"They gave people a series of pictures of people's faces, each with a sentence attributed to that person. Later, they asked participants to recall who said what. Given enough picture/sentence pairs, participants inevitably make mistakes, and those mistakes reveal what characteristics we naturally encode as meaningful. If one hears something from a young Asian woman and later forgets the source, it is more likely we'll attribute it to a young Asian woman (or another young person, or woman, or Asian) than to an elderly Hispanic man."

But Kurzban's study contained a twist. They used pictures and statements from an equal number of black and white people, but then randomly assigned them distinctively coloured jumpers. When they did this, the mistakes participants made were far more likely to be based on jumper colour than race.

Further evidence for the non-universality of racism can be found in research with children by McGlothlin and Killen. They designed a study using images of ambiguous moral situations containing an ethnically mixed cast and asked white children between the age of six and nine to describe what they saw. In some cases, the children displayed racial prejudice in how they analysed and recounted the scene, but only if they'd been to all-white schools. This supports what's known as the 'contact hypothesis' - the notion that, under the right circumstances, social contact diminishes prejudice.

So, the evidence clearly shows that coalition forming and group loyalty are powerful social forces written into our DNA which can lead to intolerance and racism. But they don't have to. In this light, the UKIP voters so demonised by the left are largely victims of circumstance. They fear immigrants for their 'otherness', and for how they'll change their communities, but don't realise that through the process of exposure they'll almost certainly change their own attitudes regarding the Dreaded Other.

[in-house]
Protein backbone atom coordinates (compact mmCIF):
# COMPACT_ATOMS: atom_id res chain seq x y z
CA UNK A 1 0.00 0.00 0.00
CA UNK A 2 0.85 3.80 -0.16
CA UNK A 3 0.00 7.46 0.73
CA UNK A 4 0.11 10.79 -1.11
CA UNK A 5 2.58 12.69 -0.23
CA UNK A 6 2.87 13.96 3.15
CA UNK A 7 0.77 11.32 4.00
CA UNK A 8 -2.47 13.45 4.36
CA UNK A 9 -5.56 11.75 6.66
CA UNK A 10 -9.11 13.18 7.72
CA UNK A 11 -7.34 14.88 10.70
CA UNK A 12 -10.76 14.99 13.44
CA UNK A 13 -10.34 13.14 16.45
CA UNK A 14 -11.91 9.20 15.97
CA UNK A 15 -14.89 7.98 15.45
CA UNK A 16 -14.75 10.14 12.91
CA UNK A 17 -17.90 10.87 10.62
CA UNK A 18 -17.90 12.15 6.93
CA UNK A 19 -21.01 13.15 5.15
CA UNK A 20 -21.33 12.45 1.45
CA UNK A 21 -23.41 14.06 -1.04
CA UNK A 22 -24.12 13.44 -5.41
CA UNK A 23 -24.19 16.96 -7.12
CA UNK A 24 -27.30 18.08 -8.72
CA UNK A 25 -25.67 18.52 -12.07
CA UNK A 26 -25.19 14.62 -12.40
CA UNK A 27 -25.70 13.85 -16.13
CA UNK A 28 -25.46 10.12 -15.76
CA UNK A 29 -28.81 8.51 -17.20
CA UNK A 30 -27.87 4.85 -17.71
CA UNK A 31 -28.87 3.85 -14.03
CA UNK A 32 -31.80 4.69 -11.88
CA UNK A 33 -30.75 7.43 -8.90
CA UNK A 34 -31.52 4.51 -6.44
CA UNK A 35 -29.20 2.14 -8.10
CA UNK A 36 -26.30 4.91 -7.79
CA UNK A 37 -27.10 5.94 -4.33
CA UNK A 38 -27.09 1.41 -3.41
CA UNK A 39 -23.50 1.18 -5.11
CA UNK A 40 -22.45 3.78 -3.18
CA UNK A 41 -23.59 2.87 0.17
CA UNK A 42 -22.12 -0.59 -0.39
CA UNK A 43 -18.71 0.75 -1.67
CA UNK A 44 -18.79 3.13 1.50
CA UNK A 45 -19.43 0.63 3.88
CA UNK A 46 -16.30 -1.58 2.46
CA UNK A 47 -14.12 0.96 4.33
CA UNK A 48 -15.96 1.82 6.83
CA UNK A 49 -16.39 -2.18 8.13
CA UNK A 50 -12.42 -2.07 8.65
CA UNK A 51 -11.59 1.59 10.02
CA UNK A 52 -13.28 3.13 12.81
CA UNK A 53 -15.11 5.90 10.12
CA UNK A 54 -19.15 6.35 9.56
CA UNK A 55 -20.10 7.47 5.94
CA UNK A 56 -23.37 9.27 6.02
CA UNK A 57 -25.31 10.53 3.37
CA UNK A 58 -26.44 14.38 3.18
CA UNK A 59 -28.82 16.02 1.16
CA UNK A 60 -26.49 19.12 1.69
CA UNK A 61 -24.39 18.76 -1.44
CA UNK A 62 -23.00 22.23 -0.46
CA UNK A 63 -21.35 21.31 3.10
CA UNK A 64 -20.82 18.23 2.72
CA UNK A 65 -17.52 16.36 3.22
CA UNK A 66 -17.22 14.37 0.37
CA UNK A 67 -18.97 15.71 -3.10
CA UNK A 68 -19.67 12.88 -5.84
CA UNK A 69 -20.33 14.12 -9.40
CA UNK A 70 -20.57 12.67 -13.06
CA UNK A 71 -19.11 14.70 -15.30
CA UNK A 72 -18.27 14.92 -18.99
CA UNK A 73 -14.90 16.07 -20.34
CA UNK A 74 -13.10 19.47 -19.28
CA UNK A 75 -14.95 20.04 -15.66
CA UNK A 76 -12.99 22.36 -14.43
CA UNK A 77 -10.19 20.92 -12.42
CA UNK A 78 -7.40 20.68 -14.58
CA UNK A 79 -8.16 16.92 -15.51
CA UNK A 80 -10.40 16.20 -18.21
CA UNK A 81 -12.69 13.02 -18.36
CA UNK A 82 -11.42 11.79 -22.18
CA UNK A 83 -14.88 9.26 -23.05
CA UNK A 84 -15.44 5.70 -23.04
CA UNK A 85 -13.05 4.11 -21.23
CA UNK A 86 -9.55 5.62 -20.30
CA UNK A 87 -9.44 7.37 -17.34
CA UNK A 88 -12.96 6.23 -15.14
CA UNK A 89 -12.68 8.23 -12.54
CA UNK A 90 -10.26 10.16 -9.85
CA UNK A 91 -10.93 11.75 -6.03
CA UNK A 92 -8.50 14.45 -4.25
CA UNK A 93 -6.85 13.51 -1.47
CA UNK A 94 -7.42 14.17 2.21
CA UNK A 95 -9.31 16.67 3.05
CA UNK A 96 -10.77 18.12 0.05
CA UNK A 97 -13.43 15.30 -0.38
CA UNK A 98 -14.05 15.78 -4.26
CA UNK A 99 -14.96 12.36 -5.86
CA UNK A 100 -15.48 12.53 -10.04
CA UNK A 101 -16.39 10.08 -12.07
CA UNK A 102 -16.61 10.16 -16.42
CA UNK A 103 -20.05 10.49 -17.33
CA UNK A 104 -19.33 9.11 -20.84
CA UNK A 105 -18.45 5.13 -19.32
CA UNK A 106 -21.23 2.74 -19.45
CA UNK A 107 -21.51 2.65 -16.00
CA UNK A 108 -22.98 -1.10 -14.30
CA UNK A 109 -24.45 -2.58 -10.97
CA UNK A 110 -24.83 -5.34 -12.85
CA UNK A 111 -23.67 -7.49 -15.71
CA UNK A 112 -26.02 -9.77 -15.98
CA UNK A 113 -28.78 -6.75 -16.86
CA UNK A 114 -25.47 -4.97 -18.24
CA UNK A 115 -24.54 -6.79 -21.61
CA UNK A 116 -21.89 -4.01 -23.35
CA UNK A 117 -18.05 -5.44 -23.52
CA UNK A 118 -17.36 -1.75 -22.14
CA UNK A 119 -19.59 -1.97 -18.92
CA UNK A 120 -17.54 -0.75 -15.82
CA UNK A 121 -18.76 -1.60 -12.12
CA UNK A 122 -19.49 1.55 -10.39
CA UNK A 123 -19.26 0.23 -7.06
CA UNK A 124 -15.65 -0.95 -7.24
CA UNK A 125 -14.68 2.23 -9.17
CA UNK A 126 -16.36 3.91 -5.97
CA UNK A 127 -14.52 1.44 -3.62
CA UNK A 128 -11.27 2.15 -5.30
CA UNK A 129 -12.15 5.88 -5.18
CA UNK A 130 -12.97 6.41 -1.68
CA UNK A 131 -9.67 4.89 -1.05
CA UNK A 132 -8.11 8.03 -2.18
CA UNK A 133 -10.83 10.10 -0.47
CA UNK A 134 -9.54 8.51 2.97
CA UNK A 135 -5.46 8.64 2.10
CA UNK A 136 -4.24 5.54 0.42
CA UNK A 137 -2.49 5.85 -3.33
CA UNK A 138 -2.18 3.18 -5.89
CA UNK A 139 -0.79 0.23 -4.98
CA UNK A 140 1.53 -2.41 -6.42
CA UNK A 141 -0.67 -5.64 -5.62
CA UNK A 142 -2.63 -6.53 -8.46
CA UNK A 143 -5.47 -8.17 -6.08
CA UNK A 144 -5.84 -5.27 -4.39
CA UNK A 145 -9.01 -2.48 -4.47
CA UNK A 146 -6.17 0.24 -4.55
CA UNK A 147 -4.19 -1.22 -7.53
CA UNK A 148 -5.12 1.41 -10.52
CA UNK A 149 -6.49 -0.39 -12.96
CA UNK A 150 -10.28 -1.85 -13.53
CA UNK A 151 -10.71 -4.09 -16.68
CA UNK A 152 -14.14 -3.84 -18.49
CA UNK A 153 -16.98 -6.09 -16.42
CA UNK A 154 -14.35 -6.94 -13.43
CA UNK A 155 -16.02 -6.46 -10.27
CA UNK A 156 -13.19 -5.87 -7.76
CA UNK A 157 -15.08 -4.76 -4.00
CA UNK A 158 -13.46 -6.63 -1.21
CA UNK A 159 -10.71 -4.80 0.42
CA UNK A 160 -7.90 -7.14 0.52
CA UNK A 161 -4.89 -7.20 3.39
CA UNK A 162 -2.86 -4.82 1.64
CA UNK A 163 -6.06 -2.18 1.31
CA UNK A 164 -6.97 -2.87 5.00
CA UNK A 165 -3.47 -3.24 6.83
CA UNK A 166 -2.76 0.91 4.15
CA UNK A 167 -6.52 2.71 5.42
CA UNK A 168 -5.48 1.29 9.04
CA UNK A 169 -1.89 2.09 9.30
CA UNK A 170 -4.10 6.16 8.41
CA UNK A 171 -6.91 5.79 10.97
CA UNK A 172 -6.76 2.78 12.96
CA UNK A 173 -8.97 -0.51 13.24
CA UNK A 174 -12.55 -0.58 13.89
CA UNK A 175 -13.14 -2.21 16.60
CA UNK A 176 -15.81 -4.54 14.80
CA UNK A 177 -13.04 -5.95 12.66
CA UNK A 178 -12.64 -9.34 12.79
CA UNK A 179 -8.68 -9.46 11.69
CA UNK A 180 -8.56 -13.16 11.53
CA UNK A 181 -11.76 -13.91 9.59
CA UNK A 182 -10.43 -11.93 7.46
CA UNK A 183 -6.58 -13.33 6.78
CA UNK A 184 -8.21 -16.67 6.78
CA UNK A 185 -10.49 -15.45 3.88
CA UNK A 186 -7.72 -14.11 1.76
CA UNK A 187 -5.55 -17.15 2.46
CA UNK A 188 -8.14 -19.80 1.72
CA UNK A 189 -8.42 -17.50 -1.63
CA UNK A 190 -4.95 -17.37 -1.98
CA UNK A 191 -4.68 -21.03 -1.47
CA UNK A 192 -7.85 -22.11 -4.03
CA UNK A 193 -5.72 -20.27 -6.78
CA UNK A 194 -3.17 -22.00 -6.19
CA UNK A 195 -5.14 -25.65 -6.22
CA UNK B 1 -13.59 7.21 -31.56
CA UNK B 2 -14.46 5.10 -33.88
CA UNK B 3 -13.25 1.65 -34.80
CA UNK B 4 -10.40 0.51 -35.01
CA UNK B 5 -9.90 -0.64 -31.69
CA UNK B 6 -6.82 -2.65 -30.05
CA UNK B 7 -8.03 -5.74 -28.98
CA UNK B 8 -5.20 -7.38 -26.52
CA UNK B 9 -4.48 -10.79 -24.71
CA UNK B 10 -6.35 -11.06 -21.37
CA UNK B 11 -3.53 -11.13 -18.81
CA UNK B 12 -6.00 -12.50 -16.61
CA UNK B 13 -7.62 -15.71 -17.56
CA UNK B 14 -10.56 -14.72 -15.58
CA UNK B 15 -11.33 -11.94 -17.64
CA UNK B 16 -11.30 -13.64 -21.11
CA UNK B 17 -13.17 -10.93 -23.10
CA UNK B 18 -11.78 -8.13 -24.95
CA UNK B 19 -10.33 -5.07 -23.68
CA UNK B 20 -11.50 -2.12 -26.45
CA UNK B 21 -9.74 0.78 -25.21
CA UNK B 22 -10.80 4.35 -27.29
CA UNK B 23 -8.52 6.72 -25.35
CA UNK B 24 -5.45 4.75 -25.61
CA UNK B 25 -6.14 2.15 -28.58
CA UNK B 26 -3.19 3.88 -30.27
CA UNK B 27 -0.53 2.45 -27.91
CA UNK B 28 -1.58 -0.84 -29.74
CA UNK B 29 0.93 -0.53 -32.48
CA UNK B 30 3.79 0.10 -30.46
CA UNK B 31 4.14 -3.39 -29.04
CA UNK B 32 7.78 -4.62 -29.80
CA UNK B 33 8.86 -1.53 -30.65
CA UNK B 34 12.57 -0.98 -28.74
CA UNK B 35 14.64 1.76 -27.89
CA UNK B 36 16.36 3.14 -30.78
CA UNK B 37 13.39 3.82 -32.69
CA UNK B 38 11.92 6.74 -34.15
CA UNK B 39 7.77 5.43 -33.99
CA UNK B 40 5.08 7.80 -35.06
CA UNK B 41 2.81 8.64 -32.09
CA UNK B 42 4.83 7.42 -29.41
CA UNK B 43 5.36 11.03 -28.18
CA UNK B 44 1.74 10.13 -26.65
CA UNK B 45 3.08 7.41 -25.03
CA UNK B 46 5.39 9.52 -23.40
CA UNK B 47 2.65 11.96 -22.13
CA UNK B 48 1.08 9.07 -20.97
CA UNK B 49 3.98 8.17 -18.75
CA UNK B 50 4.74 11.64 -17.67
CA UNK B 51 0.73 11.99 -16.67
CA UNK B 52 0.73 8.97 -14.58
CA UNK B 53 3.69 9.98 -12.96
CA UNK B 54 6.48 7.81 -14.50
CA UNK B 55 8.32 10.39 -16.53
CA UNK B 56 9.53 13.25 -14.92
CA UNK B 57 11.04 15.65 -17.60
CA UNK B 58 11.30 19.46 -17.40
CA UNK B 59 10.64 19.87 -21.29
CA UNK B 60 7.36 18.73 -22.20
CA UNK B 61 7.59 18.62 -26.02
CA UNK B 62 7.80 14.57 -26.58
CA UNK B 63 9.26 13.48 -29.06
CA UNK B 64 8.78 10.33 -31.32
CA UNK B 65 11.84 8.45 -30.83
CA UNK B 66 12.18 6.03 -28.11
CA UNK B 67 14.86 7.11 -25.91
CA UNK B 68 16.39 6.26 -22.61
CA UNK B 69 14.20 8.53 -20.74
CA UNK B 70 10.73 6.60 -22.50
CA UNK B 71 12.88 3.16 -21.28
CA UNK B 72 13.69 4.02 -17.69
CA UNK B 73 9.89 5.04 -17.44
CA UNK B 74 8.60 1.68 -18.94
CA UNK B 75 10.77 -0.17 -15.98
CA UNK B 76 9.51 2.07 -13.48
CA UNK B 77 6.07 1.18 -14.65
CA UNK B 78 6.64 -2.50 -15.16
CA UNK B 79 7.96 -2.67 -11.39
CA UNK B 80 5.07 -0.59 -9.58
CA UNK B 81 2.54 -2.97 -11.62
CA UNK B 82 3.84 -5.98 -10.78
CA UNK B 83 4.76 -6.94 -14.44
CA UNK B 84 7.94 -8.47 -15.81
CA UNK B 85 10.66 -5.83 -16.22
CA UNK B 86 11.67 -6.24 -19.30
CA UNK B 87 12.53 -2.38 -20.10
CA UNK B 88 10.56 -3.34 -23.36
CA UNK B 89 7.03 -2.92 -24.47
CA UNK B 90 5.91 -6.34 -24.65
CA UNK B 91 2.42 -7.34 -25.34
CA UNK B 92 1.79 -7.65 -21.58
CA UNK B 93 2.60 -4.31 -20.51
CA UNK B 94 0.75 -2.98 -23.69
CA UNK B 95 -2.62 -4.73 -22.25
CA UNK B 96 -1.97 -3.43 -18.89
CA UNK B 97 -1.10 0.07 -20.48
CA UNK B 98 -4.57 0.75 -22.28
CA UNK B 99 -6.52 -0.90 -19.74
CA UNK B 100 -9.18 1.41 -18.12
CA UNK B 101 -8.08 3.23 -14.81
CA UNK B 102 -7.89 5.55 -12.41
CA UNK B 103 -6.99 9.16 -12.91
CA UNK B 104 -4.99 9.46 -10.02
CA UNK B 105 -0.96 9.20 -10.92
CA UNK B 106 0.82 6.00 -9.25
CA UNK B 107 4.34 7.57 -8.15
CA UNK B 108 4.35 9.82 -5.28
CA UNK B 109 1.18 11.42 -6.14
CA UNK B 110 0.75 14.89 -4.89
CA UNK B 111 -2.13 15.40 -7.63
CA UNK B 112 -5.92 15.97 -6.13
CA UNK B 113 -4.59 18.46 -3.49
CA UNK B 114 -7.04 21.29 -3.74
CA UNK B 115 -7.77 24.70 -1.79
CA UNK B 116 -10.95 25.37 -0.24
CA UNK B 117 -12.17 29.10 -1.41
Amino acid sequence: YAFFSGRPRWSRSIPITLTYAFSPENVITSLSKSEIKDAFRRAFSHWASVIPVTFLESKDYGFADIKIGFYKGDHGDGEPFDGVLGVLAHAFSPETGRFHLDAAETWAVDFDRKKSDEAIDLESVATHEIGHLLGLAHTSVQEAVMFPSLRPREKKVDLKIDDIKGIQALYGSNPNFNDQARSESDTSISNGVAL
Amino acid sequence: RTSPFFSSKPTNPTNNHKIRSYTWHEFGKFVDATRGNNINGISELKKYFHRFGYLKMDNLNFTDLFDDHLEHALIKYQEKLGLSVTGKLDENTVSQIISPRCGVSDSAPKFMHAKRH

As for the protesters who spoiled poor Nigel and his family's pub lunch the other day, someone needs to tell them that their one-off flamboyant efforts were wasted. What they really need to do is shut up and move in next-door.

Wednesday, 17 December 2014

Response to 'An open letter to Russell Brand'

Russell Brand staged a protest/publicity stunt at RBS. An employee called Jo who briefly interacted with Brand outside, and who seems to have been annoyed that his lunch got cold, wrote him an open letter as a result. It's been getting a lot of attention, especially in the right-wing press. This is my dashed off response to that letter.


In essense, I found the post deeply flawed and annoying when not merely tedious. It's just Brand's own rhetorical tactics - faux-familiarity and knowing faux-sympathy - made less earnest and more condescending without any of the much needed upgrade in quality control or practical empathy. Even more so than Brand's efforts, it seems to be pure choir preaching and, by its swaggering and obnoxious lack of self-doubt, it turns off someone in the middle, like me. For example, the blog's subheading, 'The worst thing about being cynical is being right', makes me want to actively assist this auto-fellatio enthusiast with a hand on the back of his head, if only to hasten the moment when he publicly chokes on his own cock.